+ The summer squash is a bit on the bigger side this week. They are still good, however you may want to use them instead for baking. There will be a recipe posted below specifically about baking with summer squash.

+ The watermelons this week are not as pretty as they were when you first got one 2 weeks ago. They do have some spots, but the inside is still good. We encourage you to eat them sooner rather than later, as the spots will start to spread and the melon will begin to rot. There will be another round of Sangria watermelons in the weeks to come.

+ This week is peak week of corn. We also tried something new with the corn this week — we attempted to control the pesky corn ear worm that eats into the tips. Part of the pest control tactic involved using a food-safe cooking oil. However, we made a mistake: the cooking oil itself was not labeled as organic. As such, we cannot call this round of sweet corn organic. This was a lesson for all of us as we continue to learn about the strict requirements to be a USDA certified organic operation.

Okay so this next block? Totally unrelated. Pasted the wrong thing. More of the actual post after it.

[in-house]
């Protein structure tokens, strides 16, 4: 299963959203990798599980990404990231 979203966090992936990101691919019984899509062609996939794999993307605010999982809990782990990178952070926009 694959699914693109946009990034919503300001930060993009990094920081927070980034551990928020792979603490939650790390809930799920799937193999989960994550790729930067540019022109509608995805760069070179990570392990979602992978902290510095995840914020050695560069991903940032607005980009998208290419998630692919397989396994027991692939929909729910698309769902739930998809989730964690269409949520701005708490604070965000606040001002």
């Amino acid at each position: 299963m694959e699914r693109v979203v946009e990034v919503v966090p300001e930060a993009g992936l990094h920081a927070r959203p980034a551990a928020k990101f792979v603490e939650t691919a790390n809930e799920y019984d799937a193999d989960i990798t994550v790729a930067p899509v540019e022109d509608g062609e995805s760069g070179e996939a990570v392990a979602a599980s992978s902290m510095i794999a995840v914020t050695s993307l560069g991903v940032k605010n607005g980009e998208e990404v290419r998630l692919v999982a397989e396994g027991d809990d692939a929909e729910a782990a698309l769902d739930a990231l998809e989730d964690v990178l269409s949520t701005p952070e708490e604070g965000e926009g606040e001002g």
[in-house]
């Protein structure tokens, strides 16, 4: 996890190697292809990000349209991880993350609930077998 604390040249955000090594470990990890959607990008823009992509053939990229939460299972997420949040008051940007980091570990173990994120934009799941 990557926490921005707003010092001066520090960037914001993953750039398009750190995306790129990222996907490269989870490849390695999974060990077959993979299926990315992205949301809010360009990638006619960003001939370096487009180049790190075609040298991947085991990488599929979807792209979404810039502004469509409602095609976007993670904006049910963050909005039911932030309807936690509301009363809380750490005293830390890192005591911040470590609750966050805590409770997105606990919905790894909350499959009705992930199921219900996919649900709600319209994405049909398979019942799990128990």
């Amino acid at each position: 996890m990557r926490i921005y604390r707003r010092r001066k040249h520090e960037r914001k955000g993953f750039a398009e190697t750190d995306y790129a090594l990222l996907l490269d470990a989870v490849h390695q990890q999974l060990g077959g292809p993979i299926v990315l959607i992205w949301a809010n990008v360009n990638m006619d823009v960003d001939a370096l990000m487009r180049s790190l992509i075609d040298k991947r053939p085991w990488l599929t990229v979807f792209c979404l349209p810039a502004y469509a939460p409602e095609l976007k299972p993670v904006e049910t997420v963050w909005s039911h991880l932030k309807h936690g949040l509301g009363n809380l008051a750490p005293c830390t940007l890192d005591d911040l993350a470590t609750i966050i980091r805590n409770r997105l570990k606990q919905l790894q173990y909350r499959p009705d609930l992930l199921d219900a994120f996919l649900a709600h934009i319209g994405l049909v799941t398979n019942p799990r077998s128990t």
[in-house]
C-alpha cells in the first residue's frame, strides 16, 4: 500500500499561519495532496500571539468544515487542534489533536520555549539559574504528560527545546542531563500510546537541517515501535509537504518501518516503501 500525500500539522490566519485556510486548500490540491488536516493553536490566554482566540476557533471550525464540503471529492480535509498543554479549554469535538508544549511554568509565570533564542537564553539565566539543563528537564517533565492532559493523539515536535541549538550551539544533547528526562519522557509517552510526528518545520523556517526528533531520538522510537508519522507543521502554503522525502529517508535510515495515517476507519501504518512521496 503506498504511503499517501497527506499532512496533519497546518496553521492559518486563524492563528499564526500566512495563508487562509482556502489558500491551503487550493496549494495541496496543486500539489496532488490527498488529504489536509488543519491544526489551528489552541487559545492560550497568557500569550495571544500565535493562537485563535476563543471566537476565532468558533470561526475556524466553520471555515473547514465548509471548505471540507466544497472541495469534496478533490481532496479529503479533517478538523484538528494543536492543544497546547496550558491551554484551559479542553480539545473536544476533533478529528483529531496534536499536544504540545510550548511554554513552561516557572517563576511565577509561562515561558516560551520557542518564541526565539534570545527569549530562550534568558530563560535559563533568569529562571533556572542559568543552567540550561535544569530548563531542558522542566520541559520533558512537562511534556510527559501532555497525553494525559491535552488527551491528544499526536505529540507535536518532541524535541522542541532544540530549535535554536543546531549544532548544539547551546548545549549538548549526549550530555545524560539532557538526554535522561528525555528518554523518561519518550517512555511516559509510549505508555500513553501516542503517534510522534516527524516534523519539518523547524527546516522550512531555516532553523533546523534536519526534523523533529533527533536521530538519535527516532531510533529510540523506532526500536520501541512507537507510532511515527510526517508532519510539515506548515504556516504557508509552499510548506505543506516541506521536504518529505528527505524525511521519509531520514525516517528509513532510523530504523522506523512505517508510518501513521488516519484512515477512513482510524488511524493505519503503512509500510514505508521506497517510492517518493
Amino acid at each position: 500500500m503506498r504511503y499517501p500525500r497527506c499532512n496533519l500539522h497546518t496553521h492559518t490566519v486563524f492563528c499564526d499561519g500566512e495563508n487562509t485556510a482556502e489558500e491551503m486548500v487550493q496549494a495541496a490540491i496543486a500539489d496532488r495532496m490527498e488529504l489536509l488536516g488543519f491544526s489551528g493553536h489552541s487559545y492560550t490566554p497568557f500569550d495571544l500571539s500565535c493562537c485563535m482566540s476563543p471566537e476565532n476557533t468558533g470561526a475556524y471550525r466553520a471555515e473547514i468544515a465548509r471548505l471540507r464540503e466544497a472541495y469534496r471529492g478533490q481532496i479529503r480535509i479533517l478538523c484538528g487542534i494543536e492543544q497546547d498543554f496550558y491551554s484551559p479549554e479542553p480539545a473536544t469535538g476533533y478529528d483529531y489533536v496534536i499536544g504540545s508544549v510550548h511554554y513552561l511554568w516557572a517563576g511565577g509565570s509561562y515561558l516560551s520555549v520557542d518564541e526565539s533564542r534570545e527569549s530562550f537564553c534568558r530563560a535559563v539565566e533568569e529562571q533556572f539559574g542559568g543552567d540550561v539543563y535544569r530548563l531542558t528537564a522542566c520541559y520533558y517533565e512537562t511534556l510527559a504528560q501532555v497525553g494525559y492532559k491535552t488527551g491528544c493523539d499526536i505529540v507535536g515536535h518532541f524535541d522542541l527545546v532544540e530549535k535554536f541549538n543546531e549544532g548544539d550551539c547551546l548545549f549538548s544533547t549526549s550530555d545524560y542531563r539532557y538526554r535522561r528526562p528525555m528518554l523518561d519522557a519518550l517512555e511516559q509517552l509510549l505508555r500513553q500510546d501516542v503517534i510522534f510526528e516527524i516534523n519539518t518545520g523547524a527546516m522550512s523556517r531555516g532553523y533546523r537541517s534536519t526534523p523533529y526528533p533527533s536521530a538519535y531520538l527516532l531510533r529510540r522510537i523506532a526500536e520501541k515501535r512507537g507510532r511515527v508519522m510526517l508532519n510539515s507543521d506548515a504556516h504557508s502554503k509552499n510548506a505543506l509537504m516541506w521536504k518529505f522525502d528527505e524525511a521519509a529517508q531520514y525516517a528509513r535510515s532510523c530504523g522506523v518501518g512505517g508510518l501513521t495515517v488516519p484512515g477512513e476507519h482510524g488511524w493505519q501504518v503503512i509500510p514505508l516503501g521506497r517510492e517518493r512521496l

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You-Pick

The You-Pick field is now open! Before you start picking, here are a couple of ground rules:
+ We ask that you bring your own scissors or pruners and your own bag/box/bin.
+ You-Pick is open whenever the farm is open which is Monday-Friday, 7:30 am to 4pm, with the exception of Thursdays, when it is open until 6:30pm.
+ Please park in the parking lot. We ask that you do not drive your vehicle on the grass in the fields.
+ There will be signs that say “you-pick”. Please only pick from the beds that have signs. This year’s field is the third field on the south side (fields closest to the fence and Waveland Rd.) If you have questions about anything or where the field is, please find a staff person and we will gladly help you!

Items available for you-pick:
+ Flowers
+ Sunflowers
+ Herbs
+ Basil and Fennel Leaf
+ Hot Pepper
+ Cherry Tomatoes
+ Okra

You-Pick HOT Peppers From top to bottom, left to right:

You-Pick HOT Peppers

From top to bottom, left to right:
The numbers indicate the heat index; 1 is lowest, 5 is highest.
Numex Suave Orange [1], Anaheim Highlander [1], Tiburon Poblano [2], Hot Rod Serrano [4], Hungarian Hot Wax [3], Cheyenne Cayenne [2], Helios Habanero [5], Capperino Cherry [2], Jalafuego Jalapeno [3]